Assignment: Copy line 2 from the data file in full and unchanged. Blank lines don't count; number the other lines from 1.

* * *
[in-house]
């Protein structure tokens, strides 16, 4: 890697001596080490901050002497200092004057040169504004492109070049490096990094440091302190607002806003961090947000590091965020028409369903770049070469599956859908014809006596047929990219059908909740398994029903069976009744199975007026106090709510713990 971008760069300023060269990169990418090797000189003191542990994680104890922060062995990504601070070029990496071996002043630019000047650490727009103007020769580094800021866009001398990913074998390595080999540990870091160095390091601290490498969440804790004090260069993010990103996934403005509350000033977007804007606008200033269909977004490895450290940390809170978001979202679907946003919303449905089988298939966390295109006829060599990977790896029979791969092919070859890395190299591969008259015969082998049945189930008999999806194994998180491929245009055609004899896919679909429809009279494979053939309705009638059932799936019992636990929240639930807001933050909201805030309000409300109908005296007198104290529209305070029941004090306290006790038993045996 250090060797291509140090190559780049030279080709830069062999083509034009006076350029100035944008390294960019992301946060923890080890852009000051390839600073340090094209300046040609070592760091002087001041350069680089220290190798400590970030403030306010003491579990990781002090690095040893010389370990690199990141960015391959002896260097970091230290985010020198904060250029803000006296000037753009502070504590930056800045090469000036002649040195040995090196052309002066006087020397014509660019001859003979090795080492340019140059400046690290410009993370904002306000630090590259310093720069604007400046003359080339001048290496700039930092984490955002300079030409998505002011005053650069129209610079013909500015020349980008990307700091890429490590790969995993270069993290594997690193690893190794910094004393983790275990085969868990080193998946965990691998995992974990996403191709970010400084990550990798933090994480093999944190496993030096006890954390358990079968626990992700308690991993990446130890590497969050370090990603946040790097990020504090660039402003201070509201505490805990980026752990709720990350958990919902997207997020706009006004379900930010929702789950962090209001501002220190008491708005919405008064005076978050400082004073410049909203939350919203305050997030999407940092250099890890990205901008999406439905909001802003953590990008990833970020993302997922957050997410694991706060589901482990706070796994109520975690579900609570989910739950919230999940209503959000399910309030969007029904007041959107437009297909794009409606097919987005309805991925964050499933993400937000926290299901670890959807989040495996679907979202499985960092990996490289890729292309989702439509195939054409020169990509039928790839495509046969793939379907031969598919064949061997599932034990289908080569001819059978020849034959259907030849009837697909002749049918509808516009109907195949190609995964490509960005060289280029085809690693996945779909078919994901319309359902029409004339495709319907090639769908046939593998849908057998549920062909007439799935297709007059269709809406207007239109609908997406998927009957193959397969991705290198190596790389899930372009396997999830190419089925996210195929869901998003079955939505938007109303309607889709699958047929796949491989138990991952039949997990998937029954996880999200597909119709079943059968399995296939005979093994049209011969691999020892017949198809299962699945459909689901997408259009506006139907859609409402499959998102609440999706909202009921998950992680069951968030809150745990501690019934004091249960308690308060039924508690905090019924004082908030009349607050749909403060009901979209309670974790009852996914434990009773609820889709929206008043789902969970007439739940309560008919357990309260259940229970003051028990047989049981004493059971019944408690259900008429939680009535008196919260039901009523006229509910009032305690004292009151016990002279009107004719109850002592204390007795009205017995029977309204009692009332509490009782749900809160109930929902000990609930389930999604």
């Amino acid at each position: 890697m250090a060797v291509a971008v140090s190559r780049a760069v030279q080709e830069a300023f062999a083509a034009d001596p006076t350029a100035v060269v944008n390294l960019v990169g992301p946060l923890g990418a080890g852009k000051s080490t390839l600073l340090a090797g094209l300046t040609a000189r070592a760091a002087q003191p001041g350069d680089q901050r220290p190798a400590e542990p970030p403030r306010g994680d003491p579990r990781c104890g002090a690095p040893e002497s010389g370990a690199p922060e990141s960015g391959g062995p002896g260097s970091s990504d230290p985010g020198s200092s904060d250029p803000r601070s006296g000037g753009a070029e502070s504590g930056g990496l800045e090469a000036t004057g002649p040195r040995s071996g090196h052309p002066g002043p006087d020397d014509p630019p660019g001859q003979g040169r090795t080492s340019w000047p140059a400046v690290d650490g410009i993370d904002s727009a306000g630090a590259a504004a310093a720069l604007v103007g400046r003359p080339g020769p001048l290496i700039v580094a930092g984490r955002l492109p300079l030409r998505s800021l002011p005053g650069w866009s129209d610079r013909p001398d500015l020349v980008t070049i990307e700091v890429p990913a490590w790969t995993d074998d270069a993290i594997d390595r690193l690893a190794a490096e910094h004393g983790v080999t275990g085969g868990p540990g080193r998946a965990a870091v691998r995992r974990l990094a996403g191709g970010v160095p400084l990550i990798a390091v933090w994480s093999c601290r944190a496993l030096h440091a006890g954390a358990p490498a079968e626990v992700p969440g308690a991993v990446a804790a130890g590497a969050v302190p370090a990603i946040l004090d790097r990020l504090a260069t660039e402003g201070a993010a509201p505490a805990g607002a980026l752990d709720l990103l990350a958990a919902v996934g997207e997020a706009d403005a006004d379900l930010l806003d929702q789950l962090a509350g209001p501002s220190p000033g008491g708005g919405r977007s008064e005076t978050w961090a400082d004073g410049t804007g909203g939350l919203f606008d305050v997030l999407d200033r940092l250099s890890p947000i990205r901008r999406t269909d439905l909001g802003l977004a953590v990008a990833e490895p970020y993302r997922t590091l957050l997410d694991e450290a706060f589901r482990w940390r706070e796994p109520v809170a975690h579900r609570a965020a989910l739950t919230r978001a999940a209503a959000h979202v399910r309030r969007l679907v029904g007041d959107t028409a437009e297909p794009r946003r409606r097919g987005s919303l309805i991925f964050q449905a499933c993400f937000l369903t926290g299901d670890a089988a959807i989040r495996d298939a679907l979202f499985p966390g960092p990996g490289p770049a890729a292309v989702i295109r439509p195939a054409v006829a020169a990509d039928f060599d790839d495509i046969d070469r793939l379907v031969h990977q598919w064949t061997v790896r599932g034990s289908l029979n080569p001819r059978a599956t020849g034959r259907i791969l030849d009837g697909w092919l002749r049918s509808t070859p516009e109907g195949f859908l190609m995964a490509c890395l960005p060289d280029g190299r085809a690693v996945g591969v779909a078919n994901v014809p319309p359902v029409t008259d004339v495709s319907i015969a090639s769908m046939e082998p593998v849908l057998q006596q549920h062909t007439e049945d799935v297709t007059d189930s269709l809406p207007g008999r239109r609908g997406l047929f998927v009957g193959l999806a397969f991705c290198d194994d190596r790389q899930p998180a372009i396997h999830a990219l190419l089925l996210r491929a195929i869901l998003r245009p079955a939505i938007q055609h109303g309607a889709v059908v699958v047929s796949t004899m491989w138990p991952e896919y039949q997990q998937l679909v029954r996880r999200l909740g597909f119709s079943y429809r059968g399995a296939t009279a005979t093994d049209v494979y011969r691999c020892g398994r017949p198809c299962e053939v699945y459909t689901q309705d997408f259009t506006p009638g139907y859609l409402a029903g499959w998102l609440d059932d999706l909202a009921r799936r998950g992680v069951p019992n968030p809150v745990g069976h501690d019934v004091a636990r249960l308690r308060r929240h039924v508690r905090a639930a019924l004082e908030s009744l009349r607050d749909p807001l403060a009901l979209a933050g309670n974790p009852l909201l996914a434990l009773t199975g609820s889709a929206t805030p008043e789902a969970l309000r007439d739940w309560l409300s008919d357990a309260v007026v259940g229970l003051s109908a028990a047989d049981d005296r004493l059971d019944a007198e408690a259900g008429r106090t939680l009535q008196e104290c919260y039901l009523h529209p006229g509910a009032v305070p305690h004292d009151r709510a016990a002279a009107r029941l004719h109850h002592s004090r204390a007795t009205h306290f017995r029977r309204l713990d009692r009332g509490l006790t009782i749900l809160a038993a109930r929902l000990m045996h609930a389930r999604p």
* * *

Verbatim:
């Protein structure tokens, strides 16, 4: 890697001596080490901050002497200092004057040169504004492109070049490096990094440091302190607002806003961090947000590091965020028409369903770049070469599956859908014809006596047929990219059908909740398994029903069976009744199975007026106090709510713990 971008760069300023060269990169990418090797000189003191542990994680104890922060062995990504601070070029990496071996002043630019000047650490727009103007020769580094800021866009001398990913074998390595080999540990870091160095390091601290490498969440804790004090260069993010990103996934403005509350000033977007804007606008200033269909977004490895450290940390809170978001979202679907946003919303449905089988298939966390295109006829060599990977790896029979791969092919070859890395190299591969008259015969082998049945189930008999999806194994998180491929245009055609004899896919679909429809009279494979053939309705009638059932799936019992636990929240639930807001933050909201805030309000409300109908005296007198104290529209305070029941004090306290006790038993045996 250090060797291509140090190559780049030279080709830069062999083509034009006076350029100035944008390294960019992301946060923890080890852009000051390839600073340090094209300046040609070592760091002087001041350069680089220290190798400590970030403030306010003491579990990781002090690095040893010389370990690199990141960015391959002896260097970091230290985010020198904060250029803000006296000037753009502070504590930056800045090469000036002649040195040995090196052309002066006087020397014509660019001859003979090795080492340019140059400046690290410009993370904002306000630090590259310093720069604007400046003359080339001048290496700039930092984490955002300079030409998505002011005053650069129209610079013909500015020349980008990307700091890429490590790969995993270069993290594997690193690893190794910094004393983790275990085969868990080193998946965990691998995992974990996403191709970010400084990550990798933090994480093999944190496993030096006890954390358990079968626990992700308690991993990446130890590497969050370090990603946040790097990020504090660039402003201070509201505490805990980026752990709720990350958990919902997207997020706009006004379900930010929702789950962090209001501002220190008491708005919405008064005076978050400082004073410049909203939350919203305050997030999407940092250099890890990205901008999406439905909001802003953590990008990833970020993302997922957050997410694991706060589901482990706070796994109520975690579900609570989910739950919230999940209503959000399910309030969007029904007041959107437009297909794009409606097919987005309805991925964050499933993400937000926290299901670890959807989040495996679907979202499985960092990996490289890729292309989702439509195939054409020169990509039928790839495509046969793939379907031969598919064949061997599932034990289908080569001819059978020849034959259907030849009837697909002749049918509808516009109907195949190609995964490509960005060289280029085809690693996945779909078919994901319309359902029409004339495709319907090639769908046939593998849908057998549920062909007439799935297709007059269709809406207007239109609908997406998927009957193959397969991705290198190596790389899930372009396997999830190419089925996210195929869901998003079955939505938007109303309607889709699958047929796949491989138990991952039949997990998937029954996880999200597909119709079943059968399995296939005979093994049209011969691999020892017949198809299962699945459909689901997408259009506006139907859609409402499959998102609440999706909202009921998950992680069951968030809150745990501690019934004091249960308690308060039924508690905090019924004082908030009349607050749909403060009901979209309670974790009852996914434990009773609820889709929206008043789902969970007439739940309560008919357990309260259940229970003051028990047989049981004493059971019944408690259900008429939680009535008196919260039901009523006229509910009032305690004292009151016990002279009107004719109850002592204390007795009205017995029977309204009692009332509490009782749900809160109930929902000990609930389930999604």